After a year's break, the Dulwich Festival returned under the direction of a new team led by Alpha Hopkins and Nina Jex. Over 40 events took place over the ten-day period of the Festival in and around Dulwich. We had the backing of local resident Jo Brand who kindly agreed to launch the Festival in local newspapers and magazines.

As in previous years, there were many and varied events to suit a wide range of tastes, pockets and age groups. Everything was well-attended and, once again, the Festival managed to capture the enthusiasm of Dulwich.

As well as featuring many of the popular events of previous festivals - walks, workshops, talks, musical concerts - there were some new ones. The Festival kicked off with a new type of event - a debate focussing on this year's Make Poverty History campaign. It was a gamble which paid off - it sold out and the debate itself could have run and run. Another successful addition to Festival's programme was the evening of 1920s, '30s and '40s music held at Beauberry House. Guests were invited to come and dress up in the style of the period and, on one balmy Sunday evening, Belair was scene to a host of flapper girls, farm girls and gangster with their molls. The band Blue Harlem hit the roof with tunes from Cole Porter, George Gershwin and Irving Berlin and people Charleston-ed the night away.

One of the more intriguing events was 'Art of Permanence and Change', a week-long exhibition of artistic activity in Sydenham Hill Wood. Over 20 artists from the UK and overseas were invited to develop a discourse between the past, present and future function of the woods. When exploring the woods visitors would discover many surprises - during its first weekend, performance artists took over the woods and visitors came across many acts including a woman dressed in black with a black labrador letting off black balloons, tree stumps which had been wallpapered, and an acrobat performing on a single rope suspended from a tree.

There was a strong film element to the programme. This year marked the first South London Short Film-Makers Competition. There were almost

40 entries and, in a hotly contested competition for the documentary prize, the eventual winner was won by Jonathan Goodman Levitt for 'Gangbreaker'. In showed former South London gang member Errol describing his personal decision to move away from the teenage world of tit-for-tat violence, and to become a youth worker; encouraging young kids on the streets to avoid his previous and perilous path. At times tragic and moving, it explored the devastating impact of gang violence on South London's black community.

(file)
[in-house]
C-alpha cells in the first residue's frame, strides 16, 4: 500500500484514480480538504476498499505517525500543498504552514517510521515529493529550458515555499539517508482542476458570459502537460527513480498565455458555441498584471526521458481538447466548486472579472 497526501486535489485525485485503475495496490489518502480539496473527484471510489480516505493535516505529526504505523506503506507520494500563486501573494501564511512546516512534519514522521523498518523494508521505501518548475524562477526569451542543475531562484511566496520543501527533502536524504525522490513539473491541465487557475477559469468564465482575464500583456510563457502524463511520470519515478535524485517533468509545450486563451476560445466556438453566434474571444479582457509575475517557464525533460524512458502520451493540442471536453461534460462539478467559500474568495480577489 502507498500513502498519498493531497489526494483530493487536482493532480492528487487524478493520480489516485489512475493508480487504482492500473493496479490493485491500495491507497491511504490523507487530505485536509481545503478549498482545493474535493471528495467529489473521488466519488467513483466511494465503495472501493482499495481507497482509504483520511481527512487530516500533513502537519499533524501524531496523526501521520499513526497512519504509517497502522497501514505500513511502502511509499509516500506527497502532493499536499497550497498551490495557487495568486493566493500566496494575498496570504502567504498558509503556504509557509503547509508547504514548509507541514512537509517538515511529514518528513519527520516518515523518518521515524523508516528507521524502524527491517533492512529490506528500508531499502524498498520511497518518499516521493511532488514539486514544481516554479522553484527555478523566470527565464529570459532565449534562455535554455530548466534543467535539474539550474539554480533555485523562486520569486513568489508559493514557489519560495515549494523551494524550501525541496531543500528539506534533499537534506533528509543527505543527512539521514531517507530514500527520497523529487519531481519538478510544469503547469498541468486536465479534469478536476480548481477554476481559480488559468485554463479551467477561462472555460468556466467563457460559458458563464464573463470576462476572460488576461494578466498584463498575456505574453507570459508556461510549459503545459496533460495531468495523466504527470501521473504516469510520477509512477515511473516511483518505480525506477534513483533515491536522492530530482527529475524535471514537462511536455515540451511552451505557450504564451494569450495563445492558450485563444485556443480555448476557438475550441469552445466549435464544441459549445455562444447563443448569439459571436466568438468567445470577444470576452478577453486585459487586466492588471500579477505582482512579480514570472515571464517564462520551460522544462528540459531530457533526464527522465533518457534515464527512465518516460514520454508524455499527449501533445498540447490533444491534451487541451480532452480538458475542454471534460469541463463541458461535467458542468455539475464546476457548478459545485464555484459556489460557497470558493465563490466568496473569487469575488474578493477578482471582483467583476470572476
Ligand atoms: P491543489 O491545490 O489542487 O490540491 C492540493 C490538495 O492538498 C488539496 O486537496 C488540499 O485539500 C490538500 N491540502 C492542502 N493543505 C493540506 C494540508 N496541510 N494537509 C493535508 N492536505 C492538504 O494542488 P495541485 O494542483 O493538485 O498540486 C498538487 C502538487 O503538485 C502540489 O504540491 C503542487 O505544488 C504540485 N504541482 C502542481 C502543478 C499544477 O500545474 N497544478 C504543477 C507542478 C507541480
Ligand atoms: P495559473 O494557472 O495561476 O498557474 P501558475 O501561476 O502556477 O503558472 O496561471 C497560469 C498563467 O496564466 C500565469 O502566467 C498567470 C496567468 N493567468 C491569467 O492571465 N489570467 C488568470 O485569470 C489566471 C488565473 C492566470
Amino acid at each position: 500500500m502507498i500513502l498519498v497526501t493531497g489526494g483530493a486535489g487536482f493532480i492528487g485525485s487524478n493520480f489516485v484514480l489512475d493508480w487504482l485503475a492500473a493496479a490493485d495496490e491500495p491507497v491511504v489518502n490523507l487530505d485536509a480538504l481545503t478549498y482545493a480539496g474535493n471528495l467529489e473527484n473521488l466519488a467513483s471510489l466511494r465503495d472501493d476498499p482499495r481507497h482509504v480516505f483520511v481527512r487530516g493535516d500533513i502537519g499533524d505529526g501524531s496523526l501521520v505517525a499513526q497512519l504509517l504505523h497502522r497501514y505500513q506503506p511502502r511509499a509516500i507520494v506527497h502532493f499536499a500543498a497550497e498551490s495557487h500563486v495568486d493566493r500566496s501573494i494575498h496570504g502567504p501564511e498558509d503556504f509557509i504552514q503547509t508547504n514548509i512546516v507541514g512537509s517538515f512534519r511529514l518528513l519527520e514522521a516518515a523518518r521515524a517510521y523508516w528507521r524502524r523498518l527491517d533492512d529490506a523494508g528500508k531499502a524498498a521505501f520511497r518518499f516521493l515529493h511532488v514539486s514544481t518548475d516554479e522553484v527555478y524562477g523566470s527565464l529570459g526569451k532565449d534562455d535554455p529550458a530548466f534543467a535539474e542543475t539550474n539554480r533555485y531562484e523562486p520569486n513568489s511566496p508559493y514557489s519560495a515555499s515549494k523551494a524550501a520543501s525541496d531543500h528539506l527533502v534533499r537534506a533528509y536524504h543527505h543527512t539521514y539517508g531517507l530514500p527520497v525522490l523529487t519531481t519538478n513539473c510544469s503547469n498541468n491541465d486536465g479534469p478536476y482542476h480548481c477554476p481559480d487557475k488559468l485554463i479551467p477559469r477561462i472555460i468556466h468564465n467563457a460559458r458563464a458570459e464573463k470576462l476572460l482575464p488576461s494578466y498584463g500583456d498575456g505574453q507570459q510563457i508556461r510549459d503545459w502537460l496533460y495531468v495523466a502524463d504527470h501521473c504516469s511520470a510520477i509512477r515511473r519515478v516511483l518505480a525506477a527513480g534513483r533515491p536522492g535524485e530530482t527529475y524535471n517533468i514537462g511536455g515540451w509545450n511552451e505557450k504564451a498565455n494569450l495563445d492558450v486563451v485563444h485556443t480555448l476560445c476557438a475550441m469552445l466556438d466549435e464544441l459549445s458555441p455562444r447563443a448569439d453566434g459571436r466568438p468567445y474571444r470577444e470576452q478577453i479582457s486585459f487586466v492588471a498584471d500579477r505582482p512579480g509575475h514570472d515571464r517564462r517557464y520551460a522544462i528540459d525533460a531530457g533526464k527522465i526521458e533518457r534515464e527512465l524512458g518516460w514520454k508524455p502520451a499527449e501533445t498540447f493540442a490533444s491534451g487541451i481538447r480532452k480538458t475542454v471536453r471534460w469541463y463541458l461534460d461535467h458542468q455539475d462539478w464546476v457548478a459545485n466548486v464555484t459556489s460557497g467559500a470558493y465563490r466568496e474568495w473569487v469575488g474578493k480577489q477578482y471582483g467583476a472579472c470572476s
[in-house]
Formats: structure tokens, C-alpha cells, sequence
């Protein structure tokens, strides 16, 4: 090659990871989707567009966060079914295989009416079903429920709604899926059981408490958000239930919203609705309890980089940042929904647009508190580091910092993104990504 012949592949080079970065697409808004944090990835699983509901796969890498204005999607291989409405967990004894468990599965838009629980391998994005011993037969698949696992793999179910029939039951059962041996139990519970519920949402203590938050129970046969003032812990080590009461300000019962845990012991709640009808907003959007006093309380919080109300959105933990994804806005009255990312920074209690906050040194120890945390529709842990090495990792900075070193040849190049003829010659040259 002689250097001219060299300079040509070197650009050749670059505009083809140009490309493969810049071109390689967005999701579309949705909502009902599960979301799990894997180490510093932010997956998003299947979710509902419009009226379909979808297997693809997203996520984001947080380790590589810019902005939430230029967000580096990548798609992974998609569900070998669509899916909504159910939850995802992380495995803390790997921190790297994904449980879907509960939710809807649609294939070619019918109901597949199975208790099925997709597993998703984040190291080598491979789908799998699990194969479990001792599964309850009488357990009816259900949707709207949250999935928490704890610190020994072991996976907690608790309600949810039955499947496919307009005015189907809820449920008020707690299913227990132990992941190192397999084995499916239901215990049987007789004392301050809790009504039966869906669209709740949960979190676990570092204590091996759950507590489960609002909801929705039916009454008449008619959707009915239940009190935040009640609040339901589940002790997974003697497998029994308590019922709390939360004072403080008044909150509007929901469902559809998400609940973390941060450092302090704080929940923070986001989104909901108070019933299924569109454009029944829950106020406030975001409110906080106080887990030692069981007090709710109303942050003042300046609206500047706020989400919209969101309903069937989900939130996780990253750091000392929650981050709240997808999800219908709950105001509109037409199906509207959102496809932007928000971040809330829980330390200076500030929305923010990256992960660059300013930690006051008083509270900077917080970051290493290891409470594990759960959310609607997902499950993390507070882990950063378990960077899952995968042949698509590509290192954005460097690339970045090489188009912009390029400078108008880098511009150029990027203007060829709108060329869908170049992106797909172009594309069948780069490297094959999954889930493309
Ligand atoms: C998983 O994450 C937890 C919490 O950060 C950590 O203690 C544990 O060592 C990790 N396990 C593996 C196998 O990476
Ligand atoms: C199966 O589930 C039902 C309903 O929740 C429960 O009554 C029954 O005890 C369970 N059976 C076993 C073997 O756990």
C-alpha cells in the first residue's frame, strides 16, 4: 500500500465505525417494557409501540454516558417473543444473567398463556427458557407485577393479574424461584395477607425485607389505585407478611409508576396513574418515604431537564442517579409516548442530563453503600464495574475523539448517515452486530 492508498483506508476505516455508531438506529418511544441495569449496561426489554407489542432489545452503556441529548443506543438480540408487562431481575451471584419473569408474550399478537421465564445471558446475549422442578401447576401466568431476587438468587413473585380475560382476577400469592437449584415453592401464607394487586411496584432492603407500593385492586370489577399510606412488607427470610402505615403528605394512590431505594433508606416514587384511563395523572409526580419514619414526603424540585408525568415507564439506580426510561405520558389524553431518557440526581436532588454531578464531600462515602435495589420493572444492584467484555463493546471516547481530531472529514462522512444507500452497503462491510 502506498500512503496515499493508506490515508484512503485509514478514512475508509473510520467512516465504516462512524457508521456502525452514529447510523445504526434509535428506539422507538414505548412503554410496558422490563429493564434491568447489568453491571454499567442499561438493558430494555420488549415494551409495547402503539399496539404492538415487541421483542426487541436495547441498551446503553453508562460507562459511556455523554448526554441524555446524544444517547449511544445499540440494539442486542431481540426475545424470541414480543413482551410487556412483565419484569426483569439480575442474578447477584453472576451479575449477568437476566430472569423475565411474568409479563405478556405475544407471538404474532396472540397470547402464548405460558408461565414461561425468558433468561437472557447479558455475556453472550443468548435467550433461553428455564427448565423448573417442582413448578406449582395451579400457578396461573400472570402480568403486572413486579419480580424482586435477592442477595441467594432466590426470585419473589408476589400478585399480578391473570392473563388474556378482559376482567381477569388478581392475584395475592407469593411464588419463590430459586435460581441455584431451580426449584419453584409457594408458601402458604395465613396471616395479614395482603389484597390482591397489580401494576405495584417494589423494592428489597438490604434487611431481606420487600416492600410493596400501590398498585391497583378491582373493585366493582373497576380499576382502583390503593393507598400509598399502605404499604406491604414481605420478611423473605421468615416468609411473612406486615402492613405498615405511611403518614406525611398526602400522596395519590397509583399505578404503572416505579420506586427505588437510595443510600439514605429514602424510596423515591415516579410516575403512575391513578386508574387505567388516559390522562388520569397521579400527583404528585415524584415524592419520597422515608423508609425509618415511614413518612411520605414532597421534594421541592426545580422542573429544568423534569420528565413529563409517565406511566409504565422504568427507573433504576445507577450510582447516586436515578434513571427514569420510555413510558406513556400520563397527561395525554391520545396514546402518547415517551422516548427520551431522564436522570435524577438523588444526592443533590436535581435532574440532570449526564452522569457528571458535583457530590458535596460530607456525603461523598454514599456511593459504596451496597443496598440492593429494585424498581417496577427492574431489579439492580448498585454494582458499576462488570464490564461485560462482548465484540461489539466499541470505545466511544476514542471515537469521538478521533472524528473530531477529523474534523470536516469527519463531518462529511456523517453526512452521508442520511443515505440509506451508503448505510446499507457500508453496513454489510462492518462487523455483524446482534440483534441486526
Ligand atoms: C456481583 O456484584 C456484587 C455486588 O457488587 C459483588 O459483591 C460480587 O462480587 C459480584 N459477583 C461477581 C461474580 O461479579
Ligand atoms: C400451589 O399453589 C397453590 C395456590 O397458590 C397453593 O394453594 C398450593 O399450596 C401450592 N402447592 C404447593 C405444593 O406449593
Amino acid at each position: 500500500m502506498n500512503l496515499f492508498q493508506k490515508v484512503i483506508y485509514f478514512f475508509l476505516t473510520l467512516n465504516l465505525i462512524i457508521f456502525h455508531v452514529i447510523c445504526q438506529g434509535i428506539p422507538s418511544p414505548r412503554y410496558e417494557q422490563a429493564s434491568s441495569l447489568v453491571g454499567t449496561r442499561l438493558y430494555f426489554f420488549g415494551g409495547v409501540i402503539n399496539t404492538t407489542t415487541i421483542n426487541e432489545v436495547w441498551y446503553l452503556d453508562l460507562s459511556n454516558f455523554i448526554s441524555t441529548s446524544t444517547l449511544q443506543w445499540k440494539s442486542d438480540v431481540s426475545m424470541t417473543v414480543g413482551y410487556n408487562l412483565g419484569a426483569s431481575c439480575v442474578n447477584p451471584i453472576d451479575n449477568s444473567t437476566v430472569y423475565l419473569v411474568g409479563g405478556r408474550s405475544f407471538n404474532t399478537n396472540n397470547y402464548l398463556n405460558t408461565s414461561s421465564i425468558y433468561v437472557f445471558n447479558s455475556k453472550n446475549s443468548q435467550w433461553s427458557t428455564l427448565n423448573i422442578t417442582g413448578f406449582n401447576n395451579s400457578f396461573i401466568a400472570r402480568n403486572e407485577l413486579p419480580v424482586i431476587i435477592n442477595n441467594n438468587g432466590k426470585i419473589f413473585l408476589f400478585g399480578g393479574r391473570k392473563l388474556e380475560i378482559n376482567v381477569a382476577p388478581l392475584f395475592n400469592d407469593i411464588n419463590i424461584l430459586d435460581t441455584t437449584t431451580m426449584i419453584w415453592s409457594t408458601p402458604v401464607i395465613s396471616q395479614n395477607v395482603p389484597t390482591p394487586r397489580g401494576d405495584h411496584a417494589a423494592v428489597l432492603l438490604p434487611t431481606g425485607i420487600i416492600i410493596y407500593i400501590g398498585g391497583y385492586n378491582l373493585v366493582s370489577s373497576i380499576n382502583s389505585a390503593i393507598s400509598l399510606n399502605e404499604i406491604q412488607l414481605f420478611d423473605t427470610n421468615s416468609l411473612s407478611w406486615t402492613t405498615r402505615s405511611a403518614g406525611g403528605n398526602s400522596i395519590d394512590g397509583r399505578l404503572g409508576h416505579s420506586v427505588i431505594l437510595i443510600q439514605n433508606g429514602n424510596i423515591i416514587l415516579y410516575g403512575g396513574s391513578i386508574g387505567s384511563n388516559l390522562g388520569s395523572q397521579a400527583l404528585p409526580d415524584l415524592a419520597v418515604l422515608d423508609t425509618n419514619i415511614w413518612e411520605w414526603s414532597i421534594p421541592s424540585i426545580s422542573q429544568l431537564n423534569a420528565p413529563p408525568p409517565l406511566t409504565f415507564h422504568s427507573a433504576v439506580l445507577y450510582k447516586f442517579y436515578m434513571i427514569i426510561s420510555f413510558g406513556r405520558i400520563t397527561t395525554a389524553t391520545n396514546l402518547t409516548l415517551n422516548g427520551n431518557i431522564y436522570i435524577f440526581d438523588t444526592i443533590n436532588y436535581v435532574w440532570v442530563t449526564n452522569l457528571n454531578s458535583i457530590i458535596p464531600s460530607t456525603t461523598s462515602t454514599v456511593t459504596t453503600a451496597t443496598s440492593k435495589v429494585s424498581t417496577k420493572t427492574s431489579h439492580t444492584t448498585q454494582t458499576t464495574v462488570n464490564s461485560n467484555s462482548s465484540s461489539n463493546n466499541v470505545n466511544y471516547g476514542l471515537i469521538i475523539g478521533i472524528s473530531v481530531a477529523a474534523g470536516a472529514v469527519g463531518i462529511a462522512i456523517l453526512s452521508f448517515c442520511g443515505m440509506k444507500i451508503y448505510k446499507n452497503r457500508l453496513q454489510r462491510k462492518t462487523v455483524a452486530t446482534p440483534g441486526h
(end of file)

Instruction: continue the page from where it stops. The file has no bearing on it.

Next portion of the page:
There were lots of events to entertain children. 'Finding Alleyn in Dulwich' was a beautifully illustrated history game which had children finding out about Dulwich's past. Children were invited to draw a picture about an aspect of Dulwich they found particularly inspiring. Their pictures were then exhibited in the Sackler Centre at the Dulwich Picture Gallery. Again at the gallery, Jon Snow came to talk about his career as a journalist to a sell-out audience.

The Festival rounded off on the final Sunday with a hugely popular Teddy Bears' Picnic in Dulwich Park. Over 200 people gathered in the Rhododendron Area with their teddy bears to munch through picnics, play games and watch a version of 'Goldilocks and the Three Bears' enacted by the youth group of the Dulwich Players.

Plans are now afoot for next year's Festival. Alpha Hopkins and Nina Jex, co-directors of the Festival said, "The Festival was a tremendous team effort with great support from venues and volunteers alike. We were particularly grateful to the previous Festival Directors for all their behind-the-scenes guidance. We were delighted that the Festival was such a success this year; we are looking forward to building on that, learning from it and designing a whole host of delights for Dulwich in May 2006."

The provisional dates for next year's Dulwich Festival are 12-21 May and developments for 2006 include more children's and adults' workshops, a food festival, a poetry competition and the possibility of online ticketing. If you'd like to take part in the Festival or have any suggestions for next year's programme, please do contact the Dulwich Festival on 020 8299 1011 or log on to the website, www.dulwichfestival.co.uk.

Susie Schofield

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